2. Are the needs your clients come to you for the same for men and women? How are they different?

When I start working with a client I have them fill out a priorities matrix I developed that allows one to assess and rank their key criteria for a job against one another (i..e, compensation, cultural fit with company, flexibility/lifestyle etc.) so you get a relative look at your most important criteria. My female clients who are also mothers almost always list their top priorities as lifestyle (a role that offers them flexibility, work/life balance etc) and cultural fit with the company. And that makes a lot of sense, as mothers tend to be the “default” parent in their family, so finding roles that allow them to integrate work with life is much more of a priority.

I don’t want to generalize about all men, so I’ll speak to trends I have seen with my male clients. Most of my male clients are seasoned professionals and tend to have gone for many years letting inertia dictate their career paths. When they come to me they are at a point where they want to redefine their careers to better align with priorities, values and strengths. It’s fun work, as many of these men have not taken the time to be self reflective (and may not be as comfortable doing so as women are) and I get to help them do that. It’s very transformative and game changing as coaching can help them build more self awareness and also change behaviors that allow them to be better leaders, communicators, even husbands!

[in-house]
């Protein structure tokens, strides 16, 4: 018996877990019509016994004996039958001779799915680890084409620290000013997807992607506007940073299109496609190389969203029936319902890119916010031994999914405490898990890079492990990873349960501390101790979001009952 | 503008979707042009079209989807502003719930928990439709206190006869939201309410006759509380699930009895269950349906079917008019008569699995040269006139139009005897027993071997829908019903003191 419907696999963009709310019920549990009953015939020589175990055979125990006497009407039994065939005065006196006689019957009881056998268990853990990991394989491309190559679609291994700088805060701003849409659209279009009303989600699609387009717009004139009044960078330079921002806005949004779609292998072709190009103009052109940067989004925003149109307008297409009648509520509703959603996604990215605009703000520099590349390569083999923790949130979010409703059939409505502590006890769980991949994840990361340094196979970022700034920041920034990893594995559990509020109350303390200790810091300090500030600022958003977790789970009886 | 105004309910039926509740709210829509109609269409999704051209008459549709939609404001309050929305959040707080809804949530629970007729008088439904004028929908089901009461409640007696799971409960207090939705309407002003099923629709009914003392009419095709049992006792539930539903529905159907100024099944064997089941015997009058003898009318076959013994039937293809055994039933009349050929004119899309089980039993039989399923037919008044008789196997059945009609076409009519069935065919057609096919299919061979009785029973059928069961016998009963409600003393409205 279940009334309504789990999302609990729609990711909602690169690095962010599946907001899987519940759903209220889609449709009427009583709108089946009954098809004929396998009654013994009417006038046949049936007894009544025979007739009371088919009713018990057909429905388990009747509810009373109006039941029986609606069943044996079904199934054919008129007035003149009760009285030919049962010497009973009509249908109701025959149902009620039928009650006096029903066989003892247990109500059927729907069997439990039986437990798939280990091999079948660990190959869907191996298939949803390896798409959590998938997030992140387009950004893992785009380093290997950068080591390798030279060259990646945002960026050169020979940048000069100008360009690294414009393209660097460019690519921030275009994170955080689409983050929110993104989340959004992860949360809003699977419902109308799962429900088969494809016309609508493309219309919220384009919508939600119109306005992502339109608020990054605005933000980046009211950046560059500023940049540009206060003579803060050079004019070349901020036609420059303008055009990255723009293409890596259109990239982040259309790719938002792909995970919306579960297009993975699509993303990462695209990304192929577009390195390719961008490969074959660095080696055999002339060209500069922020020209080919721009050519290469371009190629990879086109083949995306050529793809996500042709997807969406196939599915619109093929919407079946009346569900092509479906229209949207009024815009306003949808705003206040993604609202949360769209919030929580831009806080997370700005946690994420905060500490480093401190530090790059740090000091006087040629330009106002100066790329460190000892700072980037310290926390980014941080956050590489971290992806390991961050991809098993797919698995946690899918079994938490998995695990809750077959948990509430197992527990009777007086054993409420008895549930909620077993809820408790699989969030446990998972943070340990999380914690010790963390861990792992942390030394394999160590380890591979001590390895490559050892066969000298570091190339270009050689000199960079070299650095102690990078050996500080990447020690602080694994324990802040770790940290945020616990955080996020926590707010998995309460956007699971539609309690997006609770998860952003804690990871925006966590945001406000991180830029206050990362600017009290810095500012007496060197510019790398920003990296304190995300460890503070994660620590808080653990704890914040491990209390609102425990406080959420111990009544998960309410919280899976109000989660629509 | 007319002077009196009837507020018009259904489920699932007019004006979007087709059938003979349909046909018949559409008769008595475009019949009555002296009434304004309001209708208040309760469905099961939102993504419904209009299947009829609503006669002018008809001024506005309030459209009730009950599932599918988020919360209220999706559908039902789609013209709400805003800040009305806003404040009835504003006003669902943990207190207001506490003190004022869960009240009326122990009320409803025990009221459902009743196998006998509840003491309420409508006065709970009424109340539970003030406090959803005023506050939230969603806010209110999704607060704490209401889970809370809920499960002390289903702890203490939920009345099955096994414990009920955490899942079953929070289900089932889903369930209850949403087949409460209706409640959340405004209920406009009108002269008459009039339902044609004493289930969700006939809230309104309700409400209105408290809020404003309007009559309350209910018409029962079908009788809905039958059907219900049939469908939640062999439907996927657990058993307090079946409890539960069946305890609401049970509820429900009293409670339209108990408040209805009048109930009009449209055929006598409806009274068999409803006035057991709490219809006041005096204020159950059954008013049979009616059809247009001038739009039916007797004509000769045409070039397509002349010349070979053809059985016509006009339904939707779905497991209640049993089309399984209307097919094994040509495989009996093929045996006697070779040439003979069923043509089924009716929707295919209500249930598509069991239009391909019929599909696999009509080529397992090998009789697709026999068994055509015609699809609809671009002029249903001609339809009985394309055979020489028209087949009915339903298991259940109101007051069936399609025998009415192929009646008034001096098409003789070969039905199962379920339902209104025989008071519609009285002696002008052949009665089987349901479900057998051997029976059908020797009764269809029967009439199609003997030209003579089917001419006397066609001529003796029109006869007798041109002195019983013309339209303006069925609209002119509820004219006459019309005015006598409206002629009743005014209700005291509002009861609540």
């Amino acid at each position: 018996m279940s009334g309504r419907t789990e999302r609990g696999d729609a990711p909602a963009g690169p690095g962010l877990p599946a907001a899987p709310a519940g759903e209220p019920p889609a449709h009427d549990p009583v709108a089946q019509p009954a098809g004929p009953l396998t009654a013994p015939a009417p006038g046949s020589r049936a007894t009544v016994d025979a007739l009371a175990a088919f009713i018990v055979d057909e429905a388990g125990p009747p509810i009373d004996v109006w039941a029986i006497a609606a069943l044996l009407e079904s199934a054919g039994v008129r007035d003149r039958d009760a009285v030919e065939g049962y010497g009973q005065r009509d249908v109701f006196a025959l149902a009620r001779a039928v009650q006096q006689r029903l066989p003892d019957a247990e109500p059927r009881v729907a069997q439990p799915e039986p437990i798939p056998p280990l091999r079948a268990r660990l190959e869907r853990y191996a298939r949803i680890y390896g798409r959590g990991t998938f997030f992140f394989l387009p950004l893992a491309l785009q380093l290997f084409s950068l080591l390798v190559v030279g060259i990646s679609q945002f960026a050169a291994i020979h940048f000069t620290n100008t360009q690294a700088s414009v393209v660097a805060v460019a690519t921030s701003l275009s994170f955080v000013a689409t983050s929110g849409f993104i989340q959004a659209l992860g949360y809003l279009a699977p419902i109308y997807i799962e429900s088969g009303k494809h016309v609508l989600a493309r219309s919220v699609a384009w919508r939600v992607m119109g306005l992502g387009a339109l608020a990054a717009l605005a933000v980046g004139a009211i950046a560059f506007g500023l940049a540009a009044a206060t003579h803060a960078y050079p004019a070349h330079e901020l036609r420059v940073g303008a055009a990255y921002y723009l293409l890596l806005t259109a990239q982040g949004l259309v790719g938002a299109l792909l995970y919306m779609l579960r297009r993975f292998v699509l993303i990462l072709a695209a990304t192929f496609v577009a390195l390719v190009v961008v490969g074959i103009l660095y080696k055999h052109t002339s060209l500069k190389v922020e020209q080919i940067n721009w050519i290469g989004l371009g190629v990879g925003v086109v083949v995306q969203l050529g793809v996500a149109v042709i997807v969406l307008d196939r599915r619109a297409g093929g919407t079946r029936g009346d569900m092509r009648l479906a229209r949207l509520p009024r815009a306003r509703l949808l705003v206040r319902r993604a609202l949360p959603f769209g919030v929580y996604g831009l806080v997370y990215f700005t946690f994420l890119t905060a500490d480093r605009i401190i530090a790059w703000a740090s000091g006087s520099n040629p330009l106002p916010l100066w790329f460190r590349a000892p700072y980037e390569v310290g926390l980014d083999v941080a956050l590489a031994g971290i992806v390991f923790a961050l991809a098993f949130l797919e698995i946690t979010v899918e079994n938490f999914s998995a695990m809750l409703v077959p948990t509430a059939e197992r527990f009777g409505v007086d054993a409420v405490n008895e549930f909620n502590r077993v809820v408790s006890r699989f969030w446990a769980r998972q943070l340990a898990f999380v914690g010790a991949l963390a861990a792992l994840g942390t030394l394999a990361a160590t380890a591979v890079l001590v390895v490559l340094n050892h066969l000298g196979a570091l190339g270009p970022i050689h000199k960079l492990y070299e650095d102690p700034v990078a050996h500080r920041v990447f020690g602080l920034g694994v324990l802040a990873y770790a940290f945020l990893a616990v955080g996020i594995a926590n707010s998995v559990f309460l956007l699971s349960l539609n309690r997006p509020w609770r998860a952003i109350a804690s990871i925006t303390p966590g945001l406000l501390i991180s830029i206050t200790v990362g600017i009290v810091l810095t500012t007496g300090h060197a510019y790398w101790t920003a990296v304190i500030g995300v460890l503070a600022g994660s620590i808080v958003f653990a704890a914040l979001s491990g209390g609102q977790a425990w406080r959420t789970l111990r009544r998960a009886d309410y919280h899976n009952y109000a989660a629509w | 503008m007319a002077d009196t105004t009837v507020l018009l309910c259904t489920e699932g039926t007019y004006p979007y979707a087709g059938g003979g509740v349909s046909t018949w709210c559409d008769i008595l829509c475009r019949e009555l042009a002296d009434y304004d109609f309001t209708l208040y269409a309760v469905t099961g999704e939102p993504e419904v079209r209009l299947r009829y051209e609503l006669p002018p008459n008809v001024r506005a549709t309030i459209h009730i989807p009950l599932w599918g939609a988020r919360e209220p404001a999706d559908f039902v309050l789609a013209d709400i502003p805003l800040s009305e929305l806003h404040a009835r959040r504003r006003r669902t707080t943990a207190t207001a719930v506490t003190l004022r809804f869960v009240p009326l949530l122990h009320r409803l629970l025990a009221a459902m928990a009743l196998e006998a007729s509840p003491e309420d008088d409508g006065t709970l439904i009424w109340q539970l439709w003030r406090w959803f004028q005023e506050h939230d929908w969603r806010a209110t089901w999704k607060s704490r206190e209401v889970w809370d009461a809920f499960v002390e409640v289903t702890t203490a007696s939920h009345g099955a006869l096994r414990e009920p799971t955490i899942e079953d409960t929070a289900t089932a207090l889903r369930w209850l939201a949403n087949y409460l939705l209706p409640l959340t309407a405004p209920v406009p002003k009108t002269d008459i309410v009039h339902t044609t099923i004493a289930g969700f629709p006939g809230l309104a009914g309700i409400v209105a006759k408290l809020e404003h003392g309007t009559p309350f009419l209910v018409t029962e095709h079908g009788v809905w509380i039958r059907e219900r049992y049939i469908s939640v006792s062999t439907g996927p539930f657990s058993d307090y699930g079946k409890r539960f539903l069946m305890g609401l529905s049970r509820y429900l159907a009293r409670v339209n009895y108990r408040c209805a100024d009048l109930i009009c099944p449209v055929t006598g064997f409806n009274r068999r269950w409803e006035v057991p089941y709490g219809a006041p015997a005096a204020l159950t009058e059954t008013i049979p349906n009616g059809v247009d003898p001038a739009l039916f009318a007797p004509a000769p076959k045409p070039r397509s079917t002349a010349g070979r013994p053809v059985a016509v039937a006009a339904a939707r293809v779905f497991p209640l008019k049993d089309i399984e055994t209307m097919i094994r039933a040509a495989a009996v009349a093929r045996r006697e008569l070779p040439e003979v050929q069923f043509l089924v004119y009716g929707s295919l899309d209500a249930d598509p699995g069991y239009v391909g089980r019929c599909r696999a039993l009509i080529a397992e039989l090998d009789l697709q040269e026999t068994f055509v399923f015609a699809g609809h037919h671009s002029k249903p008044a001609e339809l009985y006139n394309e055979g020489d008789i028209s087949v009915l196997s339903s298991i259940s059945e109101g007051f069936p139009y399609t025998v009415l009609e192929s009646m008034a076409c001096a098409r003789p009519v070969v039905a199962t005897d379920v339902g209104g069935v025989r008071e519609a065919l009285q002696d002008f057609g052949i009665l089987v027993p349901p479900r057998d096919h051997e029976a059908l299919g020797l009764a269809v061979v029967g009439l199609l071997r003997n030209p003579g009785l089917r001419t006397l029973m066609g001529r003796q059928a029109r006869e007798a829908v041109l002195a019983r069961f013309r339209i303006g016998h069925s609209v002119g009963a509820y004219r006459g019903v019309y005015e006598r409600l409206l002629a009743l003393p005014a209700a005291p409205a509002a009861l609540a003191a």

3. What do your clients tell you about the state of work culture today?